Joined: July 24, 2006  (email not validated)

Number of comments posted: 235

Number of votes received: 428

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Recent Comments

Re: Texted  •  March 5, 2009, 1:03pm  •  15 votes

What is the difference in pronunciation between "text-ed" and "texted"?

Re: Sleep / Asleep  •  March 3, 2009, 2:15pm  •  2 votes

Etymologically, the "a-" in "asleep" comes from "on". The OED hints that this is also the source of the prefix in "a-fishing" and "a-hunting".

Re: Acronyms, Abbreviations, and BBC News  •  February 8, 2009, 8:50pm  •  0 vote

Porsche, I'm not sure if Sri Lanka is Sanskrit for "beautiful land". It means "beautiful Lanka". "Lanka" is not listed as meaning "land" or "island" in Apte, McDonnell, Cappeller's or Cologne. It mean

Re: Past tense of “text”  •  January 13, 2009, 8:40pm  •  1 vote

Porsche, I know that the "nucular" pronunciation is disapproved of by many people. But I wanted to know how it could be "more than a bit frightening". How is a variant pronunciation frightening?

Re: Past tense of “text”  •  January 11, 2009, 8:33pm  •  1 vote

According to Merriam-Webster, the nucular pronunciation is in "widespread use among educated speakers including scientists, lawyers, professors, congressmen, United States cabinet members, and at leas

Re: Fora vs Forums  •  October 23, 2008, 10:14am  •  3 votes

The OED has a citation for "forums" from 1647, and no citations at all for "fora". I'm guessing that "fora" is a much later innovation based on someone's love of Latin.

Re: I’ve got a punctuation Jones  •  March 31, 2008, 1:08pm  •  0 vote

The Oxford Companion to the English Language page 75: the apostrophe of plurality continues in at least five areas: [...] (4) In family names, especially if they end in -s, as in keeping up with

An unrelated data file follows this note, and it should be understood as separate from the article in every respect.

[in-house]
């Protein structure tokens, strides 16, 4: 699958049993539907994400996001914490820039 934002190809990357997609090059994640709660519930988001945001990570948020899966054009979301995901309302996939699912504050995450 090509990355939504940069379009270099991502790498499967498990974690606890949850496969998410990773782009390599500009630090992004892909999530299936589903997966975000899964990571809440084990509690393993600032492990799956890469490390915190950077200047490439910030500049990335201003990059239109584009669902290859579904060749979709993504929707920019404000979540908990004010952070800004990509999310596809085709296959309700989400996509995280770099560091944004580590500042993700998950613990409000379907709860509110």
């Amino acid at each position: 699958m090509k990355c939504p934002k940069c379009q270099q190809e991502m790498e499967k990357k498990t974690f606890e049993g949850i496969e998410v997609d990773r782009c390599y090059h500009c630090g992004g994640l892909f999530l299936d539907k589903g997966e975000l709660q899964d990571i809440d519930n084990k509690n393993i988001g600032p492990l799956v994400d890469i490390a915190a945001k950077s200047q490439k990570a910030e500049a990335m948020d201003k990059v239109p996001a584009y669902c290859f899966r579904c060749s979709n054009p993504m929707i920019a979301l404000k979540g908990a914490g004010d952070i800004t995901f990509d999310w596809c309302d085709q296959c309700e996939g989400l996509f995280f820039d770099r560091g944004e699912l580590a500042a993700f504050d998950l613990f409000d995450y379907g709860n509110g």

Re: Younger vs. youngest  •  January 3, 2008, 8:12am  •  2 votes

Amazed might be interested to know that the superlative of two has been used since at least the 17th century, and has been used by writers such as Fielding, Austen, Fowler (!), Hemmingway, and Boswell

Re: Resume, resumé, or résumé?  •  June 6, 2007, 10:07am  •  6 votes

I don't see how your job is relevant to how a certain word is spelled. Dictionaries report on the common spellings of words. What other authority do we have, besides the usage of the English-speaking

Re: Me Versus I  •  June 5, 2007, 5:51pm  •  0 vote

Meg, Perhaps you should look at the "This is she" vs. "This is her" post.

Re: Resume, resumé, or résumé?  •  May 7, 2007, 1:32pm  •  17 votes

For what it's worth, the current edition -- the Fourth -- of the American Heritage College Dictionary describes the current accepted spellings of the word. If you're saying this dictionary is wrong, I

Re: Fora vs Forums  •  February 21, 2007, 7:52am  •  0 vote

And the words "chum", "hum", "sum" and "um" should henceforth be pluralized "cha", "ha", "sa" and "a". And since "apparatus" is a Latin fourth declension noun, it should be pluralized accordingly: "ap

Re: Only then can we know  •  December 30, 2006, 1:29pm  •  0 vote

Yes they are grammatical. And no, they're not passive.

Re: Impact as a noun  •  December 28, 2006, 12:06am  •  0 vote

The world did not impact upon me until I got to the Post Office and picked up my mail - Christopher Morley, The Man Who Made Friends with Himself, 1949

Re: Exact same  •  December 27, 2006, 4:34pm  •  0 vote

I think Porsche is probably right. And fusthustler is wrong: tautology has nothing to do with grammaticality.

Re: injecting swear words  •  December 27, 2006, 10:48am  •  0 vote

I think "a whole nother story" is tmesis. My favourite example is Luke's "but that's a whole nother year!" in Star Wars.

Re: If or not  •  December 23, 2006, 1:36pm  •  0 vote

From Merriam-Webster's Concise Dictionar of English Usage: "...will you go and see it and tell me whether they murder it or not" - GB Shaw, letter, 28 Nov 1895 "...never knew whether or not to i

Re: I versus Me  •  December 19, 2006, 1:42pm  •  0 vote